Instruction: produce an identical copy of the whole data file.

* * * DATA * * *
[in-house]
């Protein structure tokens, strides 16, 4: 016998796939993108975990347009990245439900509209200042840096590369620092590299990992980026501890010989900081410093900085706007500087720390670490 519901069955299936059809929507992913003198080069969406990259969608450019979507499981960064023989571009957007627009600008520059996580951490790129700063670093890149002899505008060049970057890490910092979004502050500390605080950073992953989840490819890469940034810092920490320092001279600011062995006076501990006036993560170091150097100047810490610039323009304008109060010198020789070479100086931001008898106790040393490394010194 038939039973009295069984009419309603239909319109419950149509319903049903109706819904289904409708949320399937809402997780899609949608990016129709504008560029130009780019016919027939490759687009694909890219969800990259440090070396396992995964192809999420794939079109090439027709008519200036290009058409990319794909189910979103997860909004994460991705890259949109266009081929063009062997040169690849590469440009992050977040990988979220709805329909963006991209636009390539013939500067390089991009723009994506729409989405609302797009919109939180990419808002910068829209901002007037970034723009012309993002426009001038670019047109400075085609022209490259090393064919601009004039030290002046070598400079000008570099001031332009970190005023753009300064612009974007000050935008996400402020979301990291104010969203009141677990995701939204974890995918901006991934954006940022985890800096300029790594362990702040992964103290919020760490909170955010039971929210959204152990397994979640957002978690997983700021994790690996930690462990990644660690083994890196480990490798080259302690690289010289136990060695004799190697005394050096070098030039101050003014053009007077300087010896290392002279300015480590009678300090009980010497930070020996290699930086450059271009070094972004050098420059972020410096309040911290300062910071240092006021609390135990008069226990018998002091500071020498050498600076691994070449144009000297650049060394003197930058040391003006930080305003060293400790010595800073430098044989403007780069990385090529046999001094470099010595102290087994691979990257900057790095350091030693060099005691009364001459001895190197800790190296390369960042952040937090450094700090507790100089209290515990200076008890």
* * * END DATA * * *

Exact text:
[in-house]
């Protein structure tokens, strides 16, 4: 016998796939993108975990347009990245439900509209200042840096590369620092590299990992980026501890010989900081410093900085706007500087720390670490 519901069955299936059809929507992913003198080069969406990259969608450019979507499981960064023989571009957007627009600008520059996580951490790129700063670093890149002899505008060049970057890490910092979004502050500390605080950073992953989840490819890469940034810092920490320092001279600011062995006076501990006036993560170091150097100047810490610039323009304008109060010198020789070479100086931001008898106790040393490394010194 038939039973009295069984009419309603239909319109419950149509319903049903109706819904289904409708949320399937809402997780899609949608990016129709504008560029130009780019016919027939490759687009694909890219969800990259440090070396396992995964192809999420794939079109090439027709008519200036290009058409990319794909189910979103997860909004994460991705890259949109266009081929063009062997040169690849590469440009992050977040990988979220709805329909963006991209636009390539013939500067390089991009723009994506729409989405609302797009919109939180990419808002910068829209901002007037970034723009012309993002426009001038670019047109400075085609022209490259090393064919601009004039030290002046070598400079000008570099001031332009970190005023753009300064612009974007000050935008996400402020979301990291104010969203009141677990995701939204974890995918901006991934954006940022985890800096300029790594362990702040992964103290919020760490909170955010039971929210959204152990397994979640957002978690997983700021994790690996930690462990990644660690083994890196480990490798080259302690690289010289136990060695004799190697005394050096070098030039101050003014053009007077300087010896290392002279300015480590009678300090009980010497930070020996290699930086450059271009070094972004050098420059972020410096309040911290300062910071240092006021609390135990008069226990018998002091500071020498050498600076691994070449144009000297650049060394003197930058040391003006930080305003060293400790010595800073430098044989403007780069990385090529046999001094470099010595102290087994691979990257900057790095350091030693060099005691009364001459001895190197800790190296390369960042952040937090450094700090507790100089209290515990200076008890």